Neil Spector, MD, is a cancer researcher who wrote a book about his experience with undiagnosed Lyme disease.
Years of living with undiagnosed Lyme disease left Neil Spector’s heart so badly damaged that he needed a heart transplant. Today, Spector, a Duke cancer researcher, is training for his second half-marathon. In his new book, he shares his story, and encourages people to take charge of their health.
Something Was Wrong But What?
Neil Spector, MD, had just moved to Miami from Boston in the early 1990s when he started experiencing fatigue, muscle pain, weight loss and erratic heart beats. Doctors told him it was stress from the move, but Dr. Spector didn’t buy it. “I knew it was something more; I just didn’t know what,” he said.
Eventually Dr. Spector was diagnosed with life-threatening arrhythmias that were brought under control with an implanted pacemaker/defibrillator. His other symptoms continued until Dr. Spector developed arthritis, and was treated successfully with the same drug used to treat Lyme disease.
“I was incredibly relieved to know it wasn’t all in my head,” Dr. Spector said, still clearly frustrated at his doctors’ unwillingness to make a definitive diagnosis at first. “They didn’t treat me for Lyme disease until every one of the tests they needed came back positive.”
“As I was discovering a new drug for women with breast cancer, I was hoping someone was out there discovering something for me.”
A Heart Transplant in His Future
Nearly 300,000 cases of Lyme disease occur annually, with the most typical symptoms being fever, rash, and a red bull’s eye around the tick bite. In a small percentage of cases, the bacteria that cause the infection comes in contact with the heart, and disrupts the electrical signals that control the heart’s normal rhythm. The resulting, abnormal hearts beats can be fatal.
Dr. Spector took powerful antibiotics through an intravenous line every day for three months to rid his body of the Lyme disease bacteria. “I used to sit next to my patients while I was getting my antibiotics, and they got their chemotherapy,” he recalled. Eventually, the Lyme disease was cured, but his heart was permanently damaged. By the time he moved to North Carolina in 1998, he was told he only had 10 percent heart function and a heart transplant was in his future.
Dr. Spector didn’t let that slow him down. For the next eight years, he worked at a pharmaceutical company where he worked with Duke researchers to help develop a new class of breast cancer drugs, as well as a leukemia drug for children. He coached his young daughter’s soccer team, and travelled extensively. While he knew his health was deteriorating, he kept hoping an alternative to transplant would become available. “As I was discovering a new drug for women with breast cancer, I was hoping someone was out there discovering something for me.”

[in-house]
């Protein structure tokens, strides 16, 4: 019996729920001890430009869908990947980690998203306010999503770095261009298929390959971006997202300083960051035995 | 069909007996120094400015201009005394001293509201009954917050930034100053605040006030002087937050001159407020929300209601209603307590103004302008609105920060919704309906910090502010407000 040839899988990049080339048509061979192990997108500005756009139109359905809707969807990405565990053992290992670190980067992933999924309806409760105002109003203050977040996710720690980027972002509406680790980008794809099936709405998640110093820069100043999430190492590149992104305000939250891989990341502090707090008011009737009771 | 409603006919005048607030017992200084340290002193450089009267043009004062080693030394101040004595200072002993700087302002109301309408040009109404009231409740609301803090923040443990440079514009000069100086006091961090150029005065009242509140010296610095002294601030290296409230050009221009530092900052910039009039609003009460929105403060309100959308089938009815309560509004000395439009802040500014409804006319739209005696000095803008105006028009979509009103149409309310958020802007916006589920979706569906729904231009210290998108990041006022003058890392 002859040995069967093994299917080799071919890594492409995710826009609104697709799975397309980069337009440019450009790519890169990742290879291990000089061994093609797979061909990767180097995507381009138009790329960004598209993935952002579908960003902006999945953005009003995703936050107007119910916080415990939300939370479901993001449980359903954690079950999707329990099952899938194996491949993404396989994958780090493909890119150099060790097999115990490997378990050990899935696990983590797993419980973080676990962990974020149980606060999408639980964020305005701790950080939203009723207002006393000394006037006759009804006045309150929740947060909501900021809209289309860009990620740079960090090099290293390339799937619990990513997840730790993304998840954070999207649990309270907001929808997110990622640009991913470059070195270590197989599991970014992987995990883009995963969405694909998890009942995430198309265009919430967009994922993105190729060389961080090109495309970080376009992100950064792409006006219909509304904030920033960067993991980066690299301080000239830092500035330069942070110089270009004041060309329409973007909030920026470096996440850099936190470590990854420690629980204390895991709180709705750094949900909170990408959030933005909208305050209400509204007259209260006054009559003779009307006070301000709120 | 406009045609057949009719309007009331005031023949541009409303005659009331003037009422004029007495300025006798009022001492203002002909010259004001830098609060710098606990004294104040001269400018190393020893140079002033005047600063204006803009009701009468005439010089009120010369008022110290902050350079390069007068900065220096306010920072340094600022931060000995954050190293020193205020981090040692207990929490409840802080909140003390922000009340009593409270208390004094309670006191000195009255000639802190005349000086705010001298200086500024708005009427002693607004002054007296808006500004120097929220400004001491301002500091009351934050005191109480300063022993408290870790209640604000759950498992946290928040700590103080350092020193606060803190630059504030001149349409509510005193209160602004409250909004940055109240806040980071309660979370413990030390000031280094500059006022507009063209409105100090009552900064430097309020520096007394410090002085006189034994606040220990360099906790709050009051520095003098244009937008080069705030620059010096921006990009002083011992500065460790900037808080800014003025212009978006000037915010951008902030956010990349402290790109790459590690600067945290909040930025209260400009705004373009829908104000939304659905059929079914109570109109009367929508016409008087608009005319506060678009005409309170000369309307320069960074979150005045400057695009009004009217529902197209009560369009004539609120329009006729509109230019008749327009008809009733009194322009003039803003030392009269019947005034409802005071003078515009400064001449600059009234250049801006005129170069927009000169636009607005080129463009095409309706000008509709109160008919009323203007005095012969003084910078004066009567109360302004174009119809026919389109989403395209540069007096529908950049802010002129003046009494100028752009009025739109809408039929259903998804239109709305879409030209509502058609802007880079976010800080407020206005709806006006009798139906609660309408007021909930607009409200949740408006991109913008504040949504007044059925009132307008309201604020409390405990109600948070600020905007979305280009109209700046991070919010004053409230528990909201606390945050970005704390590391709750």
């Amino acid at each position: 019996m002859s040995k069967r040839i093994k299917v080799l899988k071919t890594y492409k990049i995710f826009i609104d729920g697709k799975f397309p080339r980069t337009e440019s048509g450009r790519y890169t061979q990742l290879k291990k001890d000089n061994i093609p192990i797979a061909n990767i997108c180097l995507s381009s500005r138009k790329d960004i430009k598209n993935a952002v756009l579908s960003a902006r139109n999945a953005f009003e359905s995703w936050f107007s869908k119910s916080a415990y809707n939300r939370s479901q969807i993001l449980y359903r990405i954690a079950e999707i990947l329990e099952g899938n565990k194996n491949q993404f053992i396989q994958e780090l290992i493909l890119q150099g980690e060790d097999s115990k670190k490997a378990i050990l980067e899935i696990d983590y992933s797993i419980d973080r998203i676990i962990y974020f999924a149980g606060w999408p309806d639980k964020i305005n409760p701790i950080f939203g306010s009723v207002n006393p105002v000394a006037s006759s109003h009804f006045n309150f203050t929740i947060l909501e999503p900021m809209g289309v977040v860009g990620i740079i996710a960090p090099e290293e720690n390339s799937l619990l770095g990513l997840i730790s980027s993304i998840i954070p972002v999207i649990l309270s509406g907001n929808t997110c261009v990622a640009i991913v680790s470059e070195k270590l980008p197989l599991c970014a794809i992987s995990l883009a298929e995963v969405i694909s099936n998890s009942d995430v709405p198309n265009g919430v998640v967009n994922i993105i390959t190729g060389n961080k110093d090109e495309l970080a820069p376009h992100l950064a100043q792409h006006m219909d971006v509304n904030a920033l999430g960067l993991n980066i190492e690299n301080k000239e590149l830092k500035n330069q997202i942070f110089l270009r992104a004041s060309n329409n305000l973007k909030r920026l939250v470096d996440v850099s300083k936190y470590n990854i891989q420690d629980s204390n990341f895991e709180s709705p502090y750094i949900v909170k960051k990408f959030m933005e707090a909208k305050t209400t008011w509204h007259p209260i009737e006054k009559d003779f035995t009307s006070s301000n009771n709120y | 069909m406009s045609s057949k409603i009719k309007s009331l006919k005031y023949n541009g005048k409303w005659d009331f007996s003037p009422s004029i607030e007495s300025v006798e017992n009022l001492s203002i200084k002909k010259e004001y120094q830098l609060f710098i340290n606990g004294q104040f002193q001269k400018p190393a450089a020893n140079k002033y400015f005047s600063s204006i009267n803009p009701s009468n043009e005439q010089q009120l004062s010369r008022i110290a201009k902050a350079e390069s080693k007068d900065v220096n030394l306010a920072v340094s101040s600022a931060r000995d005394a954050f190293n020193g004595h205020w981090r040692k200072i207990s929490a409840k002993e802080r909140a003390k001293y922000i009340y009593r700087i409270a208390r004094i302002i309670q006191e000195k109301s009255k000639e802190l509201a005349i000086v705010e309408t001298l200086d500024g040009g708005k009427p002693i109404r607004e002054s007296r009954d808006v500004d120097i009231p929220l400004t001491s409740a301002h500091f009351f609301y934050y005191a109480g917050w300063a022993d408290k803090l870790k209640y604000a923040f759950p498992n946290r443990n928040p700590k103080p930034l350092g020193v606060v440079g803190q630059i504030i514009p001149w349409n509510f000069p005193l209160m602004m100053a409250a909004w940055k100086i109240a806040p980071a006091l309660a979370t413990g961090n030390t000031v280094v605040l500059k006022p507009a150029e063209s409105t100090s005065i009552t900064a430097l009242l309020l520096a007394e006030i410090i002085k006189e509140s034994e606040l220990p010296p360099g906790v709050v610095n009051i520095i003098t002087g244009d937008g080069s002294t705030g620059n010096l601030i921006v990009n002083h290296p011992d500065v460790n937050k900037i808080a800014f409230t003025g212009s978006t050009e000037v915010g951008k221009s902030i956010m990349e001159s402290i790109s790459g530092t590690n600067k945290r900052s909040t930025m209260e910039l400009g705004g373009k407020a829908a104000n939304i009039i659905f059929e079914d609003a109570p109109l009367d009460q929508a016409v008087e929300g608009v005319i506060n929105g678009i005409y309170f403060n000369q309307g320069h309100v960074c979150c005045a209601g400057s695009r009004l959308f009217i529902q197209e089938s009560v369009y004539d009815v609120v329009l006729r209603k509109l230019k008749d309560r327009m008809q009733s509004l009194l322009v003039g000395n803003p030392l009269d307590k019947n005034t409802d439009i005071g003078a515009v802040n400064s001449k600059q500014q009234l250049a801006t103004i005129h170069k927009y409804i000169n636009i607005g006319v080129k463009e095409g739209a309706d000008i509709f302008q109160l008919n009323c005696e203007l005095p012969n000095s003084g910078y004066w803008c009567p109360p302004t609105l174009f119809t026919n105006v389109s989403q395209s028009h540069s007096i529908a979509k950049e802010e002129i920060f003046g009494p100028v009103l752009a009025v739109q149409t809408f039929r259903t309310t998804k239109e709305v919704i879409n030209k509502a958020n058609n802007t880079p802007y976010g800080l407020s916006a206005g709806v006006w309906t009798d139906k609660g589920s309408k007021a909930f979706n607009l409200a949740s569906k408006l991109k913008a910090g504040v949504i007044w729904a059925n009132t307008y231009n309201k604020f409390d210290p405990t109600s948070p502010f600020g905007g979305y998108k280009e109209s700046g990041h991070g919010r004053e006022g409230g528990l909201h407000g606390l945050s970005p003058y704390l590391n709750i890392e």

Transfer Me to Duke
Time ran out when he went to a local hospital to have the battery in his pacemaker changed. The routine visit went down hill fast when his blood pressure dropped dangerously low, and he started having multiple episodes of life-threatening arrhythmias. Doctors tried to replace the pacemaker/defibrillator, but it was enveloped in scar tissue. His heart was no longer strong enough to pump the blood his body needed; his kidneys and liver started to fail.
“The surgeon came in and said, 'you need a heart transplant or you will be dead in 72 hours,’” Dr. Spector said. “I told him, ‘transfer me to Duke.’”
With the odds in his favor –he had AB blood type (the universal recipient) and a common body build – it took only 36 hours before a suitable donor heart became available. A mere 48 hours after transplant surgeon Carmelo Milano, MD, performed the surgery, Dr. Spector was walking three miles around Duke’s cardiology floors.
“It was such a great feeling to have blood flowing through my body again.”
Get a second opinion. A lot of people are reluctant, or are afraid they will upset their doctor. I’ve been to a few doctors who thought they had all the answers. I don’t go to them anymore.
Giving People the Power to Take Control
Today, Dr. Spector, 58, leads the Duke Cancer Institute’s efforts to translate research discoveries into new therapies, and is working to understand how environmental toxins transform healthy tissue into cancers.
He’s spent the past 15+ years documenting his medical journey and the insights he learned. Gone in a Heartbeat: A Physician’s Search for True Healing was published in February 2015.
By sharing his story, Dr. Spector hopes to empower people to take control of their health. “I wouldn’t have written this book if not for pushing people to find a diagnosis, and not being satisfied with their explanation that it was just stress,” he said.
Words of Wisdom
Dr. Spector shares many insights from his experience in his new book. Here are a few:
- Nobody knows your body better than you. You may not know the medical jargon, but you know when somebody tells you something that doesn’t sit well. When that happens, find somebody else to help you out.
- Make the best of every day. It’s okay to feel pathetic once in a while but don’t let your illness define you. Don’t let negative thoughts prevent you from enjoying the beautiful things in your life.
- Take control. You can’t tell a physician, ‘heal me.’ Healing is taking control of your life. It’s saying that your doctor plays a role, but you play an equally important one. Diet, exercise, stress reduction, those are the things you can do for yourself. I think many people forget that.
- Get a second opinion. A lot of people are reluctant, or are afraid they will upset their doctor. I’ve been to a few doctors who thought they had all the answers. I don’t go to them anymore.